Australian-Canadian mining company OceanaGold misleads public on Filipino mine

OceanaGold's mine at Didipio. Photo: @OceanaGold via Twitter

Spokesperson for the Australian National Campaign on Mining in the Philippines (ANCoMP) Andrew Morrison believes that Australian-Canadian mining company OceanaGold is misleading the public about its mine in Didipio in Central Luzon.

The Philippine government said it would renew the company’s right to mine in Didipio last December. OceanaGold said that proved it was “a responsible multinational miner” and that it had the strong endorsement of residents in local communities in and around the mine, including Indigenous people.

In fact, the mine is strongly opposed by local communities and Indigenous people, Morrison said on April 16, because “OceanaGold has been found to have committed serious human rights violations”.

OceanaGold started mining in Didipio in 2013, despite opposition from local government and the community.

“The company secured mining rights under a Financial and Technical Assistance Agreement (FTAA), which required it to reach agreement with landholders for access to their land.  But it failed to reach agreement with all relevant Didipio landholders and, allegedly, tried to circumvent consent processes. It also committed human rights abuses to forcefully acquire the land,” Morrison said.

“When OceanaGold’s FTAA expired in June 2019, community groups and local and provincial governments took action, including a legally sanctioned barricade, forcing OceanaGold to suspend its operations.”

A 2007 report by Oxfam Australia’s mining ombudsman reported allegations that OceanaGold had benefited from the forceful acquisition of the Didipio land. The Philippine Commission on Human Rights 2011 report found that OceanaGold had violated human rights by illegally demolishing at least 187 houses in Didipio, without a court order and without relocating those without shelter.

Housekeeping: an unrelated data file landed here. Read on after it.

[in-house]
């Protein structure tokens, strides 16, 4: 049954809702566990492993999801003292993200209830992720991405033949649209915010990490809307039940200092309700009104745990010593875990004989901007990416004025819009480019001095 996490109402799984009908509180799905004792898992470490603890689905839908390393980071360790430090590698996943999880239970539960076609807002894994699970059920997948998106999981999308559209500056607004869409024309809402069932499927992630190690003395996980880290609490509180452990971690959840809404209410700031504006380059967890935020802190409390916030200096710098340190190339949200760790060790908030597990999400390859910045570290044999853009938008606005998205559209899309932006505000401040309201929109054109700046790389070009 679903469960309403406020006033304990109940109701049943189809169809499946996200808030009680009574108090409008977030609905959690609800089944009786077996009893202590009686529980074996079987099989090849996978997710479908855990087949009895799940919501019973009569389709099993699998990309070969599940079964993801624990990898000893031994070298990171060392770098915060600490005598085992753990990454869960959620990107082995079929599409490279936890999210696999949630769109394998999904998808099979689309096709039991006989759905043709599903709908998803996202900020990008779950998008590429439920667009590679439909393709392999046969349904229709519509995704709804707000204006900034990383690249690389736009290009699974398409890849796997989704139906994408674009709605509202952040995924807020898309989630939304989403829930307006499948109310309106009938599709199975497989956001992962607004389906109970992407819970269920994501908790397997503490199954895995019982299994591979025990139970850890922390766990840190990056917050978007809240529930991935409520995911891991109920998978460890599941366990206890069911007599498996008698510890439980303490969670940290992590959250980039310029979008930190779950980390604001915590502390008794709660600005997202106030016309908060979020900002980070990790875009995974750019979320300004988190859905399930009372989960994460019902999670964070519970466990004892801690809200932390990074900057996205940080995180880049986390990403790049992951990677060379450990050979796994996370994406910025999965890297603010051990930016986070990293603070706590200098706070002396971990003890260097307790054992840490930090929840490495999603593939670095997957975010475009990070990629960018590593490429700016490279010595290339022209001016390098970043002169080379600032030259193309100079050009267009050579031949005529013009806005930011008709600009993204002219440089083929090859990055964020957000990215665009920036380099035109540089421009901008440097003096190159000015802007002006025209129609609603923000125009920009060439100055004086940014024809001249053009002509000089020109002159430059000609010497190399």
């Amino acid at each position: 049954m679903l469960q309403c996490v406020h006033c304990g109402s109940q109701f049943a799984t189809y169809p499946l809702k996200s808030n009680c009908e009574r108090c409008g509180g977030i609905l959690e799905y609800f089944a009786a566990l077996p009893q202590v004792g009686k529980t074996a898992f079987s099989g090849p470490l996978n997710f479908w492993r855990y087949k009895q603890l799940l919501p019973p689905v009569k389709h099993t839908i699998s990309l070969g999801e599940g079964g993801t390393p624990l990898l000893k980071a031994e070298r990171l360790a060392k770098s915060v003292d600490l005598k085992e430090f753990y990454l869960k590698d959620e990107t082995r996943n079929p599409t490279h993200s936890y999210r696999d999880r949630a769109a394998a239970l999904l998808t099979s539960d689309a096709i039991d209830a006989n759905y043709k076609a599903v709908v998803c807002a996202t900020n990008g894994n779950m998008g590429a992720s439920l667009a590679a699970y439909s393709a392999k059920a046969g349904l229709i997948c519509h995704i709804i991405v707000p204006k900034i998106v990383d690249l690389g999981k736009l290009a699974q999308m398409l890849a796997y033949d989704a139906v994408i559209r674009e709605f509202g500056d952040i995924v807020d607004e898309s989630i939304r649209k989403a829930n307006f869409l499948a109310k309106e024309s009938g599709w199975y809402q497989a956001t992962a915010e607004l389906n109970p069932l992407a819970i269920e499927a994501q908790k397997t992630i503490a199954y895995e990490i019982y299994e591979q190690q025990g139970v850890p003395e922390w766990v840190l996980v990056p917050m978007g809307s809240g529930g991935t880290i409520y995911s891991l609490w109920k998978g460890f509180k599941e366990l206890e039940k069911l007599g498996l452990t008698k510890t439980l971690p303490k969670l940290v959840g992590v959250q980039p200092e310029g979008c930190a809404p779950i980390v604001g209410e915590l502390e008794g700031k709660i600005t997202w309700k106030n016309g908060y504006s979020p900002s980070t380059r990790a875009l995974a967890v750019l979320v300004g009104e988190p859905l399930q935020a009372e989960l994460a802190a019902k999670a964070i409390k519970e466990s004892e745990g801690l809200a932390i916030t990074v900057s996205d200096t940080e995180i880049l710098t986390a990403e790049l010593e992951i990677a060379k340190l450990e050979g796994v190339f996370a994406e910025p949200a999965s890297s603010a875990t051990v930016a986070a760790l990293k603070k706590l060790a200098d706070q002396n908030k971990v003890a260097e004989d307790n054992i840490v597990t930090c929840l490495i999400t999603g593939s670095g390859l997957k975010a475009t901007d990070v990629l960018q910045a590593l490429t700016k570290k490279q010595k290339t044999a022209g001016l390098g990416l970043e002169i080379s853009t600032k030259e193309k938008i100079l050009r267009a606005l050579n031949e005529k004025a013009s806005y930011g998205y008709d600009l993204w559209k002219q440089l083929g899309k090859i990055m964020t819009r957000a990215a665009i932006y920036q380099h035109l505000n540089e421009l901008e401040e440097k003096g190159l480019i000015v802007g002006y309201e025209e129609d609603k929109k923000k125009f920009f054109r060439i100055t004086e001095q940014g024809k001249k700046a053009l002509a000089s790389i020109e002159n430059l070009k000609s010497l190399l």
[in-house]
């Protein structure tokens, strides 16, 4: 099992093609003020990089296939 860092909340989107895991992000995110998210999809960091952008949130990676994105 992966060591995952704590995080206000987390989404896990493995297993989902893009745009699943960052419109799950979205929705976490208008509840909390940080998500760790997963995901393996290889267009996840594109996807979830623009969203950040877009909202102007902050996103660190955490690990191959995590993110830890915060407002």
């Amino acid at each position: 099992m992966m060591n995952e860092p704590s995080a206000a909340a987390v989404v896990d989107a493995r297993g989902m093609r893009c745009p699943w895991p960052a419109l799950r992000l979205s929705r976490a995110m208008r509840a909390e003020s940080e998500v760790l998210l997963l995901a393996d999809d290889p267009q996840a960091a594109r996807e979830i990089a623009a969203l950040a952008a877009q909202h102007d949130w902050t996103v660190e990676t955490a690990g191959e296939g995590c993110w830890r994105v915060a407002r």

OceanaGold’s private security force also used violence against community members. The commission also found that the company had erected fences and checkpoints on roads used by locals, as well as using firearms to intimidate them. Residents were beaten and one was shot by OceanaGold security personnel.

The report noted that OceanaGold “is largely responsible for the continuing threats to security of persons, given it controls and supervises the actions of its security forces, and that unlawful demolitions were conducted at its behest”.

Morrison said other human rights abuses associated with the mine include the violent dispersal of protesters in 2009 and 2020. The UN High Commission for Human Rights is concerned. It said that last year around 100 police forcibly dispersed some 30 indigenous and environment defenders who were exercising their right to freedom of assembly to object to the continued operations in the Didipio mine, adding that the police used “unnecessary and disproportionate force”.